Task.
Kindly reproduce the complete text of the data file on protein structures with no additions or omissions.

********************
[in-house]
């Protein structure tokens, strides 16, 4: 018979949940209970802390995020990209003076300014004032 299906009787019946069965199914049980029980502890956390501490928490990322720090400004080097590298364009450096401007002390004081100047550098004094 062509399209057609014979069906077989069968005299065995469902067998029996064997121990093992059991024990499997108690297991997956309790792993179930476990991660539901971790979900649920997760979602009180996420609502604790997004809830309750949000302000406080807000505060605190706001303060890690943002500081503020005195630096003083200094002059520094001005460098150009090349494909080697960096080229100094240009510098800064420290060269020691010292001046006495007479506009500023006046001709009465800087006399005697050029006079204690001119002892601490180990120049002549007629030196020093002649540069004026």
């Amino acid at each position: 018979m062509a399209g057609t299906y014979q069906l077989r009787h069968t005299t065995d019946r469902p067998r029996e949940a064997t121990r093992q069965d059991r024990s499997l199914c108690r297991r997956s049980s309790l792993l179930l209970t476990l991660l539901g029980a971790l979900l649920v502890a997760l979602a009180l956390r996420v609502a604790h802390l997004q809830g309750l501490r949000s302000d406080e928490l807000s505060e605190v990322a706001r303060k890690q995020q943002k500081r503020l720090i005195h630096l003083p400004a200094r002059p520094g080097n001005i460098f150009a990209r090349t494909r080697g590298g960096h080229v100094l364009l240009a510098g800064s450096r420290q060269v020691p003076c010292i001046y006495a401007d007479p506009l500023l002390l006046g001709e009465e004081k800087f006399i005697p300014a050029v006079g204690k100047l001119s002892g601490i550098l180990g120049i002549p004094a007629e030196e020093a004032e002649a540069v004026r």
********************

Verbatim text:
[in-house]
């Protein structure tokens, strides 16, 4: 018979949940209970802390995020990209003076300014004032 299906009787019946069965199914049980029980502890956390501490928490990322720090400004080097590298364009450096401007002390004081100047550098004094 062509399209057609014979069906077989069968005299065995469902067998029996064997121990093992059991024990499997108690297991997956309790792993179930476990991660539901971790979900649920997760979602009180996420609502604790997004809830309750949000302000406080807000505060605190706001303060890690943002500081503020005195630096003083200094002059520094001005460098150009090349494909080697960096080229100094240009510098800064420290060269020691010292001046006495007479506009500023006046001709009465800087006399005697050029006079204690001119002892601490180990120049002549007629030196020093002649540069004026």
């Amino acid at each position: 018979m062509a399209g057609t299906y014979q069906l077989r009787h069968t005299t065995d019946r469902p067998r029996e949940a064997t121990r093992q069965d059991r024990s499997l199914c108690r297991r997956s049980s309790l792993l179930l209970t476990l991660l539901g029980a971790l979900l649920v502890a997760l979602a009180l956390r996420v609502a604790h802390l997004q809830g309750l501490r949000s302000d406080e928490l807000s505060e605190v990322a706001r303060k890690q995020q943002k500081r503020l720090i005195h630096l003083p400004a200094r002059p520094g080097n001005i460098f150009a990209r090349t494909r080697g590298g960096h080229v100094l364009l240009a510098g800064s450096r420290q060269v020691p003076c010292i001046y006495a401007d007479p506009l500023l002390l006046g001709e009465e004081k800087f006399i005697p300014a050029v006079g204690k100047l001119s002892g601490i550098l180990g120049i002549p004094a007629e030196e020093a004032e002649a540069v004026r």